Eliza Bing is (Not) a Big, Fat Quitter

176p. ebook available. glossary. Holiday House. 2014. Tr $16.95. ISBN 9780823429448. LC 2013015279.
Gr 3–6—Eliza Bing, 11, is not a big, fat quitter, or is she? Her track record isn't great. She has a history of not following through with activities—Junior Scouts, gymnastics, tap, piano…. So, when she wants to sign up for a cake-decorating class with her bakery loving friend, her parents flat-out say no. Eliza strikes a nearly impossible deal with her parents: if she can finish a tae kwon do class over the summer, she can take cake decorating in the fall. For Eliza, this is easier said than done. She has ADHD and no interest whatsoever in martial arts, Master Kim is strict, she can't remember all of the Korean words, and mean girl Madison is in the class. As the summer progresses, Eliza finds it difficult to focus in class and she contemplates quitting, but she is determined not to be a loser. With family support, she finds internal strength she didn't know she had, but an injury threatens her completing the class and earning a yellow belt. Fast moving and humorous with chapter titles such as "Sticky Note to Self: Wear White Underwear on Wednesdays and Saturdays," feisty Eliza will have readers, especially those with ADHD, rooting for her.—Michele Shaw, Quail Run Elementary School, San Ramon, CA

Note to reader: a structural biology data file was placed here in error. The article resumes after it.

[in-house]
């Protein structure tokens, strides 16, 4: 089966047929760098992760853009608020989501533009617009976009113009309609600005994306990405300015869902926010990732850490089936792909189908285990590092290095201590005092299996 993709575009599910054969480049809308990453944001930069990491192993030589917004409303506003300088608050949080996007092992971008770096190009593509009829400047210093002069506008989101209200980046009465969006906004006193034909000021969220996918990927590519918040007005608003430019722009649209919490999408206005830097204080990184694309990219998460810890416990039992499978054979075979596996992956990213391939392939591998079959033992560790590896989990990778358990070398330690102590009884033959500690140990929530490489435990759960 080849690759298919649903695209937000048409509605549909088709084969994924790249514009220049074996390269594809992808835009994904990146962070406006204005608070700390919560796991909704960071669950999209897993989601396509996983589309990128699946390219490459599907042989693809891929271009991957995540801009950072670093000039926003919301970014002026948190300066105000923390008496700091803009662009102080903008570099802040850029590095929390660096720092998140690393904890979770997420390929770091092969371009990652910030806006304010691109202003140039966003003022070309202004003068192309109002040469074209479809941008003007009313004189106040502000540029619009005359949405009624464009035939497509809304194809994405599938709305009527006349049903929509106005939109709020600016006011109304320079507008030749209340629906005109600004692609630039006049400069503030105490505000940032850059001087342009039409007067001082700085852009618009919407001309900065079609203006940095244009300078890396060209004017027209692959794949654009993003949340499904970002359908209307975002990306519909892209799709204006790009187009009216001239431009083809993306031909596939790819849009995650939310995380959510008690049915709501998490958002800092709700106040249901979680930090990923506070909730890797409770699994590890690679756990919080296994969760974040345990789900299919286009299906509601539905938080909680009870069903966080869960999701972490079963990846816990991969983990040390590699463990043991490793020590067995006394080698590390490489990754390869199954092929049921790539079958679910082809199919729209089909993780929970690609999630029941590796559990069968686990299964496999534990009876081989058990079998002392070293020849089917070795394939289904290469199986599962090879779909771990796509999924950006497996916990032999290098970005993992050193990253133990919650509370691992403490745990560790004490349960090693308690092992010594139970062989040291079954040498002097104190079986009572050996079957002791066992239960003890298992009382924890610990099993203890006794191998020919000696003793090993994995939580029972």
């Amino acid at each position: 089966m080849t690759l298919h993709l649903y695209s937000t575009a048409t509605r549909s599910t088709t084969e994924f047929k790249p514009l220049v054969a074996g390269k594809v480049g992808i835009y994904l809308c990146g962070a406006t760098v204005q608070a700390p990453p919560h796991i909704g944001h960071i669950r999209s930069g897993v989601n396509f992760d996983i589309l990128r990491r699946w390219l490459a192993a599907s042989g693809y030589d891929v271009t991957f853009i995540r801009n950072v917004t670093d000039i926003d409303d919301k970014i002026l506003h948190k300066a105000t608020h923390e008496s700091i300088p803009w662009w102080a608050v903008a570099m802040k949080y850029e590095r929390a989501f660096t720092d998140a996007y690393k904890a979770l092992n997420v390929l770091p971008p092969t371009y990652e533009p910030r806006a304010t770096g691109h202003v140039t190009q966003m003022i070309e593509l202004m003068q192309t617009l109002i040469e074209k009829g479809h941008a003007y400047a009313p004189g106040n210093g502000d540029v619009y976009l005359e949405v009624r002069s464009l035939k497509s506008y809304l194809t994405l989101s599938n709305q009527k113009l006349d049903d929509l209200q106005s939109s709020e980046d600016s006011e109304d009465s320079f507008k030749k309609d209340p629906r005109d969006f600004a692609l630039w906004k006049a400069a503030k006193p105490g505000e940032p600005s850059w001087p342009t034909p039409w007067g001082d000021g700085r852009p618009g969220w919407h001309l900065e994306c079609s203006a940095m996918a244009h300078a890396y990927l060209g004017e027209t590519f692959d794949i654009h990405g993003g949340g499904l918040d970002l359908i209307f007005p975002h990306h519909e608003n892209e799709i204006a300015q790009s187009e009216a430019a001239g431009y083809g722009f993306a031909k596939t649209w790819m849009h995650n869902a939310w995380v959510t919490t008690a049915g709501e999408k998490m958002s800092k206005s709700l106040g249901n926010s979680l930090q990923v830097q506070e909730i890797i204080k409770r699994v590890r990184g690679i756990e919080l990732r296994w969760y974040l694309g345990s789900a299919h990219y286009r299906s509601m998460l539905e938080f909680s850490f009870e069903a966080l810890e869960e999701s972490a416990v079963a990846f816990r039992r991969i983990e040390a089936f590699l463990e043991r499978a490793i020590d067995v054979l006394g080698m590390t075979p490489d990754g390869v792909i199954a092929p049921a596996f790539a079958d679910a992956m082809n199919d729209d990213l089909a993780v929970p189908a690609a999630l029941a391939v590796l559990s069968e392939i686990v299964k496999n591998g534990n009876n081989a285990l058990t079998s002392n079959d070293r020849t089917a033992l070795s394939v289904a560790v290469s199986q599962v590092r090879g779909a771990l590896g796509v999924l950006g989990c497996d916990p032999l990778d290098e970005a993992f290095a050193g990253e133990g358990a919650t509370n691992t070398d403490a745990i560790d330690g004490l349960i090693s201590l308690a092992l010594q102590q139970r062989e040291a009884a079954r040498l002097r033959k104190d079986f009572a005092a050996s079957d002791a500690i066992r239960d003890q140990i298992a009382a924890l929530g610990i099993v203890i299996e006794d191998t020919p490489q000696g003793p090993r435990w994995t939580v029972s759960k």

Eleven-year-old Eliza, who has ADHD, really wants to take a cake-decorating class. When she overhears her parents discussing how many activities she starts but never finishes, Eliza proposes to prove them wrong by taking her brother's place in the taekwondo class he has, ironically, quit. Readers will cheer as, much to her surprise, sympathetic Eliza finds focus and success in martial arts. Glos.
Though eleven-year-old Eliza has a history of quitting activities—with her ADHD, she “just got bored fast”—when she tries to complete an entire taekwondo course, she realizes she has more focus and persistence than she thought. Believable family exchanges make Eliza’s predicament relatable. Her dad, for example, is money-conscious after losing his job but is also willing to pay for cake-decorating lessons if Eliza proves she can stick with an activity. Eliza narrates with a likable and authentic voice. For instance, when her brother quits taekwondo after one lesson and Eliza still isn’t allowed to sign up for “Cakes with Caroline,” she laments, “In the history of all unfair things in the world, this had to be in the top ten.” Readers may relate to Eliza’s anxieties about entering a new school in the fall, including her worry that “A bigger school could just mean more people who thought I was weird.” Carmella Van Vleet, who is a taekwondo third-degree black belt, infuses the story with descriptive martial-art scenes.

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